Comments are closed.
Commenting on this item is available only to members of the site. You can sign in here or create an account here.
I suspect many Seattle landlords are like I was, back when I had rental property. I looked for people of color to rent to, and on one occasion turned down a group of white frat boys, first in line, and rented to a mixed-race couple who came along later. I'm glad this ordinance was not in effect back then, to make unlawful my good judgement.
the council are such a bunch of grandstanding busy bodies its almost funny, except its real...
If the Judge were a renter, would that too create a conflict of interest?
If anything owning a rental property gives her additional perspective. She has no doubt been a renter at some point in her life - I don't see anyone arguing that creates a conflict for her (actually, the standard for the request for recusal is whether a party thinks that they can receive a fair trial, not whether someone sees a conflict).
Which rule of judicial conduct do you claim was violated here?
Absolutely! Also, no person of color, woman, or LGBTQ identifying person should be able to make a ruling involving civil rights legislation. Always appreciate your sharp legal mind on these posts.
How a Judge lack of recusal, in an obvious conflict of interest produces a holding ripe for appeal; Stricken First-In-Time Law may be invalid application of constitutional rights.
Isn't owning a rental property, and therefore being a party to the action (if in Seattle), a conflict of interest, for which this judge should have excused herself? Even if her holding doesn't specifically impact her own interests as a rental property owner, this judge's experience and involvement muddles a logical interpretation of the legislative intent.
More specifically, if the rule was incorrect, shouldn't the intent of the law be upheld by tailoring it? In other words, if not the first-in-time, then first-or-second (sequential), with the filing of exemptions for each denial, as to why the applicant/application was inadequate, and proceed to second, etc, third.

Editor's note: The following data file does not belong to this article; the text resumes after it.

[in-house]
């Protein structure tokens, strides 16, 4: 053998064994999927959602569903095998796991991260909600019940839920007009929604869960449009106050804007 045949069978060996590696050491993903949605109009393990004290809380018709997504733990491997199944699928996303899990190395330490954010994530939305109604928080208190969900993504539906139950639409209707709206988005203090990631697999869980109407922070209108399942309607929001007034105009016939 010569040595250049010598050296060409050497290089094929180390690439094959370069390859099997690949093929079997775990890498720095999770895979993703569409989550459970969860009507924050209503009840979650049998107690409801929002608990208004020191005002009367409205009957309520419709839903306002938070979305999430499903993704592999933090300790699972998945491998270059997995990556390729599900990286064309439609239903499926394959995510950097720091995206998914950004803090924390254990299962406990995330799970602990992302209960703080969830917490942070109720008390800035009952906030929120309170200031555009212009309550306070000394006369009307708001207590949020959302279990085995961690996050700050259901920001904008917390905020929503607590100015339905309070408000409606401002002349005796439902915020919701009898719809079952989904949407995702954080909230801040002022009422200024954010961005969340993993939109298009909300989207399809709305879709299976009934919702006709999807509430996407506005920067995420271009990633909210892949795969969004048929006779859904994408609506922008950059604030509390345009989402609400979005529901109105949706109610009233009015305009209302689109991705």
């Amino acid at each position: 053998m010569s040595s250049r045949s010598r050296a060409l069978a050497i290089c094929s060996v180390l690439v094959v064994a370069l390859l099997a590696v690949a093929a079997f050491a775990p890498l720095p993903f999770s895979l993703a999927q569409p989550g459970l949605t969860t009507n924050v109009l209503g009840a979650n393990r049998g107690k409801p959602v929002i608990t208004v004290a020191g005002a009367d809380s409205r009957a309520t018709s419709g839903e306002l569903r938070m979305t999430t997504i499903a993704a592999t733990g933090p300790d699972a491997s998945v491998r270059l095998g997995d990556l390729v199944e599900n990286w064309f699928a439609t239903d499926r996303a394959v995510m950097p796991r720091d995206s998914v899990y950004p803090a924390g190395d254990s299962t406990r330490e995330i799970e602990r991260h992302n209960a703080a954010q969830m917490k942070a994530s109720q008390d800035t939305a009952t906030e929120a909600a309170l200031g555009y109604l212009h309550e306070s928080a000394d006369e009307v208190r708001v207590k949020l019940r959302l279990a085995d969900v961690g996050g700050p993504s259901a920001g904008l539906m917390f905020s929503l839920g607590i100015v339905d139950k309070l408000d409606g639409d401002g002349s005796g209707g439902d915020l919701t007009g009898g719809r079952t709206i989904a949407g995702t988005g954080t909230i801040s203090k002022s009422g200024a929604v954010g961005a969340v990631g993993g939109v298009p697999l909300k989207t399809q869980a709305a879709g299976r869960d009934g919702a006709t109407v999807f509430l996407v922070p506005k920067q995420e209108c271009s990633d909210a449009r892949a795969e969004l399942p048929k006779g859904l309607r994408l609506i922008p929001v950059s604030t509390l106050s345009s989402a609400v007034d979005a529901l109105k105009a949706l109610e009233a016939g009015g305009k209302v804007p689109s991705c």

While I'm barely familiarizing myself with the legal community in Washington state, I'm already nauseated by the *immaturity and callousness* toward those less fortunate, both from community members in comments on forums regarding the homelessness crisis in Seattle, and more concerning are comments and holdings from self-aggrandized and inherently disproportionate standing of those with access to education, resources and the mechanics of altering functions of government.
Commies are sick.
@33-I am not sure that Communism is what "people" want, but it is certainly what a few of our fine City Council members want.
Limiting my ability to discriminate... to choose...to take seriously the risk of my largest financial asset these last 24 years, opting to protect my retirement, (no growing weed, no meth lab, no smoking, no pets, pay the rent on time, and don't fuck up my hardwood floors) myself, and my neighbors from those who may be 'less than compliant' ought to be my right AND my responsibility.
I have no desire to rent to anyone I would not want as my next door neighbor (meth producers to sex predators). To pretend this benefits the less affluent is F'ing stoopid, as the folks with free time, free wi-fi, and no day job can swoop in much faster than hard working folks who I've found to be the best tenants.
Good for those who stood up for everyone.
I am still getting my ass out of this racket while the getting is good, since some on the city council still thinks this shit storm is a good idea.
Kshama won, it’s not as if she ran against a strong candidate that contrasted her Commie agenda.
Durkan proved Seattle is moderate. Kshama in office is a fluke. I don’t think she’d be re-elected against a moderate.